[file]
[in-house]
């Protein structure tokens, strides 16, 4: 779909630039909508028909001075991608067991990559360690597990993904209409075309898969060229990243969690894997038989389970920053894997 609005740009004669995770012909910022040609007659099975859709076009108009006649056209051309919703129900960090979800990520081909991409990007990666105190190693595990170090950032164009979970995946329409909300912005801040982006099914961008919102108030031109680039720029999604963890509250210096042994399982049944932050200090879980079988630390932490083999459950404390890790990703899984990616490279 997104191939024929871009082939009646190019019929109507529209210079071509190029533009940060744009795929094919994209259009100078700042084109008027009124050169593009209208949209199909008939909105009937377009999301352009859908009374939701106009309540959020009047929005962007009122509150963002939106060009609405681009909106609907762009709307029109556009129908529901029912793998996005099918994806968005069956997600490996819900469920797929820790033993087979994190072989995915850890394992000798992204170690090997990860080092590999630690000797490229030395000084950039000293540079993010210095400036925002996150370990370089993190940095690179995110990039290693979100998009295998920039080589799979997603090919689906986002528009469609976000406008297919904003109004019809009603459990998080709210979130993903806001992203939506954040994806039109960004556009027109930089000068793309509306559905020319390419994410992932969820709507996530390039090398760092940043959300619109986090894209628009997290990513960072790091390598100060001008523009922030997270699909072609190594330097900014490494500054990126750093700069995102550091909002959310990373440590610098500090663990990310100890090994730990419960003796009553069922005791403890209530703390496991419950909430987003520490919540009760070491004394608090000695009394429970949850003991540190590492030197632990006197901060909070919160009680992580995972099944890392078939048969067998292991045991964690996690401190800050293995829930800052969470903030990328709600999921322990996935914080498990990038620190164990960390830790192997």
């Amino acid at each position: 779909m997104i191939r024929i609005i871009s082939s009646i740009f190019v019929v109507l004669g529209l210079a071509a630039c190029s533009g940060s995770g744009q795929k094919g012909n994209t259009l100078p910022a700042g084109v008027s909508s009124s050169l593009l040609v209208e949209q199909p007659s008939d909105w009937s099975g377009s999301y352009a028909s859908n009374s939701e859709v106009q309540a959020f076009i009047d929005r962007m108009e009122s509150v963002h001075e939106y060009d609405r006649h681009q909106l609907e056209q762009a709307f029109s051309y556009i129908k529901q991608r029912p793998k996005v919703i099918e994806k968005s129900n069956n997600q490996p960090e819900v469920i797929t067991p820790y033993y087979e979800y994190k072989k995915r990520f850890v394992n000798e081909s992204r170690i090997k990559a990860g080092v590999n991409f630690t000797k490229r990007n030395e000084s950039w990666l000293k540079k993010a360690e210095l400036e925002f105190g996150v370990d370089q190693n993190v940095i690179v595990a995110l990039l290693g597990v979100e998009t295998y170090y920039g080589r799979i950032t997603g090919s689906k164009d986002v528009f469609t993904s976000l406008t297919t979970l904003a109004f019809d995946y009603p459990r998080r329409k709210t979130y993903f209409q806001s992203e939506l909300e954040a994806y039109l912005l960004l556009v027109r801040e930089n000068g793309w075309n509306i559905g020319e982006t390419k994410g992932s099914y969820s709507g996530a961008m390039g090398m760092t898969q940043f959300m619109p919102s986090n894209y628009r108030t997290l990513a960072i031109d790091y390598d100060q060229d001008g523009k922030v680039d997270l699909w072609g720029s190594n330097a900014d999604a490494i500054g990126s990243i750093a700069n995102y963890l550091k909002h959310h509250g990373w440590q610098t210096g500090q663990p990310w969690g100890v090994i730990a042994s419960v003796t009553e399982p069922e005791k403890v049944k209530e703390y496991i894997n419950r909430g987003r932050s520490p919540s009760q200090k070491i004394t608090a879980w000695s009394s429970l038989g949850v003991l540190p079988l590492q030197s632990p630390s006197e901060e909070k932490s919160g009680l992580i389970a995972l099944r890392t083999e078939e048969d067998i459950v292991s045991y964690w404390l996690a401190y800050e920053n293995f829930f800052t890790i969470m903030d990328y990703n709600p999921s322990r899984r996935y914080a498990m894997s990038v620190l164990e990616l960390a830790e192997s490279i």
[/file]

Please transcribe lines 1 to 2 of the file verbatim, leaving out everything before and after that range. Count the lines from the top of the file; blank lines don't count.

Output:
[in-house]
């Protein structure tokens, strides 16, 4: 779909630039909508028909001075991608067991990559360690597990993904209409075309898969060229990243969690894997038989389970920053894997 609005740009004669995770012909910022040609007659099975859709076009108009006649056209051309919703129900960090979800990520081909991409990007990666105190190693595990170090950032164009979970995946329409909300912005801040982006099914961008919102108030031109680039720029999604963890509250210096042994399982049944932050200090879980079988630390932490083999459950404390890790990703899984990616490279 997104191939024929871009082939009646190019019929109507529209210079071509190029533009940060744009795929094919994209259009100078700042084109008027009124050169593009209208949209199909008939909105009937377009999301352009859908009374939701106009309540959020009047929005962007009122509150963002939106060009609405681009909106609907762009709307029109556009129908529901029912793998996005099918994806968005069956997600490996819900469920797929820790033993087979994190072989995915850890394992000798992204170690090997990860080092590999630690000797490229030395000084950039000293540079993010210095400036925002996150370990370089993190940095690179995110990039290693979100998009295998920039080589799979997603090919689906986002528009469609976000406008297919904003109004019809009603459990998080709210979130993903806001992203939506954040994806039109960004556009027109930089000068793309509306559905020319390419994410992932969820709507996530390039090398760092940043959300619109986090894209628009997290990513960072790091390598100060001008523009922030997270699909072609190594330097900014490494500054990126750093700069995102550091909002959310990373440590610098500090663990990310100890090994730990419960003796009553069922005791403890209530703390496991419950909430987003520490919540009760070491004394608090000695009394429970949850003991540190590492030197632990006197901060909070919160009680992580995972099944890392078939048969067998292991045991964690996690401190800050293995829930800052969470903030990328709600999921322990996935914080498990990038620190164990960390830790192997």